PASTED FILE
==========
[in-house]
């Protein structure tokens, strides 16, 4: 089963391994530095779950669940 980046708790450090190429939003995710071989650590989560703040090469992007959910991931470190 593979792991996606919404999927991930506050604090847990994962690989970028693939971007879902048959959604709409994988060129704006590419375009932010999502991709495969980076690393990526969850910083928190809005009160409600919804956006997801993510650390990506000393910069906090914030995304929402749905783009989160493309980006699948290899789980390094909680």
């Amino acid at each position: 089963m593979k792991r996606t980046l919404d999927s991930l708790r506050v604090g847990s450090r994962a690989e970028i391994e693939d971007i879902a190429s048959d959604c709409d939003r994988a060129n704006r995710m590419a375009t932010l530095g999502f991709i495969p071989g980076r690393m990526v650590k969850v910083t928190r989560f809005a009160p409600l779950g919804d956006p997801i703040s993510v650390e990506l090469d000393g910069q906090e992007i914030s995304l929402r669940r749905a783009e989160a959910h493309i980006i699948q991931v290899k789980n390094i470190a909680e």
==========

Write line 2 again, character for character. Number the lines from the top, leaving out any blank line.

């Protein structure tokens, strides 16, 4: 089963391994530095779950669940 980046708790450090190429939003995710071989650590989560703040090469992007959910991931470190 593979792991996606919404999927991930506050604090847990994962690989970028693939971007879902048959959604709409994988060129704006590419375009932010999502991709495969980076690393990526969850910083928190809005009160409600919804956006997801993510650390990506000393910069906090914030995304929402749905783009989160493309980006699948290899789980390094909680």